Didymath

Closing the Teach For America Blogging Gap
Sep 26 2014

#89: Five weeks into year five

Oh, hey. This old thing. At this rate, I should be finishing up post #100 by about summer of 2019 or so.
This is year five. I’m teaching math still, but this time it’s remediation for the state end-of-course exam for Algebra 1. After five weeks, I really like it! I have small classes for the first time since my first year, nothing larger than 20. I have five classes of students who need some combination of more review and more faith in themselves, but they’ve been incredibly gracious this year. It helps that I worked with a lot of these students last year in some capacity so we could expand on an existing relationship as opposed to starting ones from scratch.
I have done a complete about face on curriculum for the time being. I still think standards-based grading was worthwhile and I think I put together some decent materials last year, but the…

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It’s only been seven months or so since I last deigned to come on this space and write about anything. There are a lot of reasons for this: I’m on Twitter now. A lot. The teachforus.org site went all nutty at one point (and it still is?) I have been drowning in a sea of…

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Dec 30 2013

#87: Megan

I was wary of making post about this. I’m struggling to write about this in a way that isn’t about me because it isn’t at all. But I feel like this is professionally the most emotionally-wrenching thing I’ve been party to and wanted to share this from a teacher’s perspective. One of my students from…

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Dec 30 2013

#86: Fall 2013 in review

In the past and particularly this summer, I have had a draft or two kicking around in my mind before I actually sat down to type anything. Not so, this fall. I think this goes beyond me being busy. We are always busy. I think what is different now is that I’m less certain. Less…

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I am in the middle of wrapping up 30 hours of state-mandated “Gifted and Talented” professional development. I don’t know how useful it is to call it such given that many of the practices are just plain good practice for any student (encourage creativity! open-ended questioning!), and it’s a bit disconcerting that it is brought…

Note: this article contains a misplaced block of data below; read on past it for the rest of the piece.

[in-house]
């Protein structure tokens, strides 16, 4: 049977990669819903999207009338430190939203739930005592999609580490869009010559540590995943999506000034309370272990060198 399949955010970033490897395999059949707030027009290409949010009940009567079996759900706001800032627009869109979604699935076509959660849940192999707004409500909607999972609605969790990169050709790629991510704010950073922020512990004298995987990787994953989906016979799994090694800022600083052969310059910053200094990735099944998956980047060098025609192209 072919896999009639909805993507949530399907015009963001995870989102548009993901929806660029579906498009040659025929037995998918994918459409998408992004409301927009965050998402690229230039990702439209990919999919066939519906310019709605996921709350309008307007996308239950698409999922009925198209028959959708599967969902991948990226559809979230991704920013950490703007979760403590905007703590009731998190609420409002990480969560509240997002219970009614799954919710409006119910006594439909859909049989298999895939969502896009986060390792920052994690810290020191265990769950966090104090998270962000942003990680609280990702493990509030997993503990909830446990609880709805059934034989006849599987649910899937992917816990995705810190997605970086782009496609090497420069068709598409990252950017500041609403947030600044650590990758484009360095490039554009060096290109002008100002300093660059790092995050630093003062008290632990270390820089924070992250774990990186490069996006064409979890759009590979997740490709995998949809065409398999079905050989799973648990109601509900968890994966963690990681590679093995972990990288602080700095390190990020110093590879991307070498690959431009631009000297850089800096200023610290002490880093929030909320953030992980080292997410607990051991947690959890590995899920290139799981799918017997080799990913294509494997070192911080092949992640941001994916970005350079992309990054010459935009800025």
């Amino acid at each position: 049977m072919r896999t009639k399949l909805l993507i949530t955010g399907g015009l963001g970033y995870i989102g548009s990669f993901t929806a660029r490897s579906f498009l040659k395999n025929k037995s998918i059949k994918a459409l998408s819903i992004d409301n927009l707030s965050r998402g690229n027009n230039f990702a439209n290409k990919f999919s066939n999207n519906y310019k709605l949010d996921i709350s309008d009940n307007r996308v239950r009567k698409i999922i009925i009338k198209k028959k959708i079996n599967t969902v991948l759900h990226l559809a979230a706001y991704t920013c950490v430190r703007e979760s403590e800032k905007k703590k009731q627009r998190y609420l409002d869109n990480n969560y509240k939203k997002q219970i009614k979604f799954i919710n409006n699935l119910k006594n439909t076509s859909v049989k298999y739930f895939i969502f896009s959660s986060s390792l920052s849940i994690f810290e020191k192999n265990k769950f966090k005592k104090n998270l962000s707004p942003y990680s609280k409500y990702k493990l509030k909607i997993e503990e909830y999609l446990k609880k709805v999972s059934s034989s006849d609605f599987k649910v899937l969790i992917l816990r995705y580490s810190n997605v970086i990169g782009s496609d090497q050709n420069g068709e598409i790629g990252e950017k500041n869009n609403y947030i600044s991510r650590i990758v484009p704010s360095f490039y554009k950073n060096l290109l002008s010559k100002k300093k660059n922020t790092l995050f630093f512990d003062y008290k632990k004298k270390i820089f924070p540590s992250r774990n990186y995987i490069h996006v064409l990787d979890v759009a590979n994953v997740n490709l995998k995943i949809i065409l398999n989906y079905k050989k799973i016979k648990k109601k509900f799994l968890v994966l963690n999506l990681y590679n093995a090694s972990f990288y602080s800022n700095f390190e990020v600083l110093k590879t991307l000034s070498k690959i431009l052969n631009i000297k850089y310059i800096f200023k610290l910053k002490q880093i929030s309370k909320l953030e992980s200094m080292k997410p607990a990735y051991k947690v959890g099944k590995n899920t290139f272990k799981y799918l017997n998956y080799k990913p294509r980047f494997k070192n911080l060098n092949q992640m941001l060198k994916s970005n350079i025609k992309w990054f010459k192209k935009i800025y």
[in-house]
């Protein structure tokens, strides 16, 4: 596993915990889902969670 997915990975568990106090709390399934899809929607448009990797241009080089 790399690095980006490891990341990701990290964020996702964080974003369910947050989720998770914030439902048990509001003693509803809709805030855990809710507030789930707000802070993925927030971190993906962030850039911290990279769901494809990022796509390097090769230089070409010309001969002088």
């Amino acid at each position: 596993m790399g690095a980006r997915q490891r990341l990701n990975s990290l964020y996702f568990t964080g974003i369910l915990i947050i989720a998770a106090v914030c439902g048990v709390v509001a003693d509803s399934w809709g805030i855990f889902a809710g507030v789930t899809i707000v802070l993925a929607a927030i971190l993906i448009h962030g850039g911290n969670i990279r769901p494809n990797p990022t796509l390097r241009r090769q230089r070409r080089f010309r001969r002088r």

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Aug 21 2013

#84: Guest post on Edushyster

Year four of teaching 4 America is afoot, but before I lapse into a writing coma until Thanksgiving, I have a guest post up on Edushyster. I had a lot of fun writing it and a lot of distress researching it.

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Aug 16 2013

#83: I don’t blame you

I had a chance to sit and chat via Spreecast with some of the regular cast of characters around the TeachForUs/TFA water cooler this week. At the end of the discussion, a 2013 corps member remarked to Gary Rubinstein that he comes across as extreme to new TFA corps members who have not had much…

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I’m pretty far removed from academia these days, so forgive me if I’m duplicating another scholar’s work. I’ve been engaging with and reading the opinions of a greater number of stakeholders in education this summer. I’m finding the Democrat-Republican and liberal-conservative (social or economic) divides to be less helpful in understanding the debates that are…

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Have y’all heard of this guy Matt Damon? Apparently he’s a fairly well-known public school advocate who made some waves by announcing that his children would not be attending public schools in Los Angeles and instead he and his wife decided to enroll them in private schools. In response, former Florida Governor Jeb Bush did…

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Jul 21 2013

#80: Fight the real enemy

Mrs. Villanueva-Beard, I’ve been reading your speech to TFA alumni in Detroit. I found the title of your speech compelling: “Fighting the Wrong Enemy”(1). Once I was able to get past the more boilerplate aspects of the speech, I dug into the core of your message. I know one of the things you and Matt…

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"Brilliant, stunning analysis…" – Diane Ravitch

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Grade
High School
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Special Education

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